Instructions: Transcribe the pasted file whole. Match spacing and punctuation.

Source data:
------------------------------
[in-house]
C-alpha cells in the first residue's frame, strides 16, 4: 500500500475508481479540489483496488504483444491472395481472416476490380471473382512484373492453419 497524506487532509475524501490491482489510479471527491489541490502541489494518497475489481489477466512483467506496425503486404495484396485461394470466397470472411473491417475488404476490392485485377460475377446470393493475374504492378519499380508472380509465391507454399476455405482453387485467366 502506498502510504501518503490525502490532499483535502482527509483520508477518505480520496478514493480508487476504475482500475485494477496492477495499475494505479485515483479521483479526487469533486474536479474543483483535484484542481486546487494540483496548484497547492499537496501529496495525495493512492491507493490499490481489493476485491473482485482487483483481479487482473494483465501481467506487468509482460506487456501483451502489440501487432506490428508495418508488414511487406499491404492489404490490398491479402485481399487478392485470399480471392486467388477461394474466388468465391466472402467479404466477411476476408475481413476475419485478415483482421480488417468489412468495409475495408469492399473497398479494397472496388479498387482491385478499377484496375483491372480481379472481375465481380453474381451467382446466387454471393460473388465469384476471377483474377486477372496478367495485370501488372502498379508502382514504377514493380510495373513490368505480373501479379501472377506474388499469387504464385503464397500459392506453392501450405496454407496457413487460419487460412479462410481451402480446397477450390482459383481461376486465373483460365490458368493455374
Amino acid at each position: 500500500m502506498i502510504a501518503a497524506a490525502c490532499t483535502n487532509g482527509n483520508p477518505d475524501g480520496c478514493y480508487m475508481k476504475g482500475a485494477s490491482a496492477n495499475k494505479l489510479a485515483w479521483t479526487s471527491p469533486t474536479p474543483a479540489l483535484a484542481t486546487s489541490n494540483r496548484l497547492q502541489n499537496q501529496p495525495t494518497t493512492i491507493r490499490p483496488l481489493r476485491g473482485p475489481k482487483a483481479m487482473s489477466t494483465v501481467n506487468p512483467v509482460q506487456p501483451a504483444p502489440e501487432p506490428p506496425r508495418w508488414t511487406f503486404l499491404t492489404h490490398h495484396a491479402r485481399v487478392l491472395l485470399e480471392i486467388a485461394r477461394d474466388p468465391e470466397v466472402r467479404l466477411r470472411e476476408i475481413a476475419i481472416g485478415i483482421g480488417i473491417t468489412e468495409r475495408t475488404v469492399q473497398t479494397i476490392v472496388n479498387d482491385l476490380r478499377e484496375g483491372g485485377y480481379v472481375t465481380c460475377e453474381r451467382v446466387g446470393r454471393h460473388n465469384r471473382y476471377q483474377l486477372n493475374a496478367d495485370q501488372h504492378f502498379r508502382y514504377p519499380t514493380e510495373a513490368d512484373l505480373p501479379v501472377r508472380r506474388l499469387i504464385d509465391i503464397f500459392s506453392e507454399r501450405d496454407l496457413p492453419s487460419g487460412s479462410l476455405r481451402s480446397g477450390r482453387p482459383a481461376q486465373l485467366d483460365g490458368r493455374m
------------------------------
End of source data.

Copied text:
[in-house]
C-alpha cells in the first residue's frame, strides 16, 4: 500500500475508481479540489483496488504483444491472395481472416476490380471473382512484373492453419 497524506487532509475524501490491482489510479471527491489541490502541489494518497475489481489477466512483467506496425503486404495484396485461394470466397470472411473491417475488404476490392485485377460475377446470393493475374504492378519499380508472380509465391507454399476455405482453387485467366 502506498502510504501518503490525502490532499483535502482527509483520508477518505480520496478514493480508487476504475482500475485494477496492477495499475494505479485515483479521483479526487469533486474536479474543483483535484484542481486546487494540483496548484497547492499537496501529496495525495493512492491507493490499490481489493476485491473482485482487483483481479487482473494483465501481467506487468509482460506487456501483451502489440501487432506490428508495418508488414511487406499491404492489404490490398491479402485481399487478392485470399480471392486467388477461394474466388468465391466472402467479404466477411476476408475481413476475419485478415483482421480488417468489412468495409475495408469492399473497398479494397472496388479498387482491385478499377484496375483491372480481379472481375465481380453474381451467382446466387454471393460473388465469384476471377483474377486477372496478367495485370501488372502498379508502382514504377514493380510495373513490368505480373501479379501472377506474388499469387504464385503464397500459392506453392501450405496454407496457413487460419487460412479462410481451402480446397477450390482459383481461376486465373483460365490458368493455374
Amino acid at each position: 500500500m502506498i502510504a501518503a497524506a490525502c490532499t483535502n487532509g482527509n483520508p477518505d475524501g480520496c478514493y480508487m475508481k476504475g482500475a485494477s490491482a496492477n495499475k494505479l489510479a485515483w479521483t479526487s471527491p469533486t474536479p474543483a479540489l483535484a484542481t486546487s489541490n494540483r496548484l497547492q502541489n499537496q501529496p495525495t494518497t493512492i491507493r490499490p483496488l481489493r476485491g473482485p475489481k482487483a483481479m487482473s489477466t494483465v501481467n506487468p512483467v509482460q506487456p501483451a504483444p502489440e501487432p506490428p506496425r508495418w508488414t511487406f503486404l499491404t492489404h490490398h495484396a491479402r485481399v487478392l491472395l485470399e480471392i486467388a485461394r477461394d474466388p468465391e470466397v466472402r467479404l466477411r470472411e476476408i475481413a476475419i481472416g485478415i483482421g480488417i473491417t468489412e468495409r475495408t475488404v469492399q473497398t479494397i476490392v472496388n479498387d482491385l476490380r478499377e484496375g483491372g485485377y480481379v472481375t465481380c460475377e453474381r451467382v446466387g446470393r454471393h460473388n465469384r471473382y476471377q483474377l486477372n493475374a496478367d495485370q501488372h504492378f502498379r508502382y514504377p519499380t514493380e510495373a513490368d512484373l505480373p501479379v501472377r508472380r506474388l499469387i504464385d509465391i503464397f500459392s506453392e507454399r501450405d496454407l496457413p492453419s487460419g487460412s479462410l476455405r481451402s480446397g477450390r482453387p482459383a481461376q486465373l485467366d483460365g490458368r493455374m